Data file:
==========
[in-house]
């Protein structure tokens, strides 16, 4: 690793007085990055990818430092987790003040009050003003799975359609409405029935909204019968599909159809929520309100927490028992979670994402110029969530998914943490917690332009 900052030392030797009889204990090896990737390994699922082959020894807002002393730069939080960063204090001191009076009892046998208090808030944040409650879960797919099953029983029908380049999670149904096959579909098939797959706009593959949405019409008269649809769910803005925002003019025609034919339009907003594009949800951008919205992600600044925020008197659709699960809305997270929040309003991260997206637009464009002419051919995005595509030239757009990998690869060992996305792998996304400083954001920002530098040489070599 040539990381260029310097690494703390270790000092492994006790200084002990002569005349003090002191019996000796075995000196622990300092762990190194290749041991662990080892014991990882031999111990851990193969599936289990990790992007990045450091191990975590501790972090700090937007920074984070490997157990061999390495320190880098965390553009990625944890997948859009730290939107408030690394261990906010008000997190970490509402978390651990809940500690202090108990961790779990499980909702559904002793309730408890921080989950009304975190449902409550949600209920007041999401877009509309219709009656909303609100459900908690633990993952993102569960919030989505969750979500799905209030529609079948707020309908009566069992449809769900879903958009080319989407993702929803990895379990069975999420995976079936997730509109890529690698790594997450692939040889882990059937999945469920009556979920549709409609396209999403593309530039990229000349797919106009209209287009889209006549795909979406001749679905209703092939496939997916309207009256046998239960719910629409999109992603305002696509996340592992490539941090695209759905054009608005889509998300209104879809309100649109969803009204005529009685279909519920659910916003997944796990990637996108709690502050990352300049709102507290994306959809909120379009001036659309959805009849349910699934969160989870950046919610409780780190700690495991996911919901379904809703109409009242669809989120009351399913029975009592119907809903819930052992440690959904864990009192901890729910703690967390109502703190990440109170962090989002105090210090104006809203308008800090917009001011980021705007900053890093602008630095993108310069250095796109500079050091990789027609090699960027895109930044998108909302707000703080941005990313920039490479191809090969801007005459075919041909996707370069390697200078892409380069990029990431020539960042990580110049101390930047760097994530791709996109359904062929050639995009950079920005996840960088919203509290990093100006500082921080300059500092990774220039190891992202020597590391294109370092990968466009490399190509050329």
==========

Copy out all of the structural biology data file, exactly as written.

[in-house]
């Protein structure tokens, strides 16, 4: 690793007085990055990818430092987790003040009050003003799975359609409405029935909204019968599909159809929520309100927490028992979670994402110029969530998914943490917690332009 900052030392030797009889204990090896990737390994699922082959020894807002002393730069939080960063204090001191009076009892046998208090808030944040409650879960797919099953029983029908380049999670149904096959579909098939797959706009593959949405019409008269649809769910803005925002003019025609034919339009907003594009949800951008919205992600600044925020008197659709699960809305997270929040309003991260997206637009464009002419051919995005595509030239757009990998690869060992996305792998996304400083954001920002530098040489070599 040539990381260029310097690494703390270790000092492994006790200084002990002569005349003090002191019996000796075995000196622990300092762990190194290749041991662990080892014991990882031999111990851990193969599936289990990790992007990045450091191990975590501790972090700090937007920074984070490997157990061999390495320190880098965390553009990625944890997948859009730290939107408030690394261990906010008000997190970490509402978390651990809940500690202090108990961790779990499980909702559904002793309730408890921080989950009304975190449902409550949600209920007041999401877009509309219709009656909303609100459900908690633990993952993102569960919030989505969750979500799905209030529609079948707020309908009566069992449809769900879903958009080319989407993702929803990895379990069975999420995976079936997730509109890529690698790594997450692939040889882990059937999945469920009556979920549709409609396209999403593309530039990229000349797919106009209209287009889209006549795909979406001749679905209703092939496939997916309207009256046998239960719910629409999109992603305002696509996340592992490539941090695209759905054009608005889509998300209104879809309100649109969803009204005529009685279909519920659910916003997944796990990637996108709690502050990352300049709102507290994306959809909120379009001036659309959805009849349910699934969160989870950046919610409780780190700690495991996911919901379904809703109409009242669809989120009351399913029975009592119907809903819930052992440690959904864990009192901890729910703690967390109502703190990440109170962090989002105090210090104006809203308008800090917009001011980021705007900053890093602008630095993108310069250095796109500079050091990789027609090699960027895109930044998108909302707000703080941005990313920039490479191809090969801007005459075919041909996707370069390697200078892409380069990029990431020539960042990580110049101390930047760097994530791709996109359904062929050639995009950079920005996840960088919203509290990093100006500082921080300059500092990774220039190891992202020597590391294109370092990968466009490399190509050329």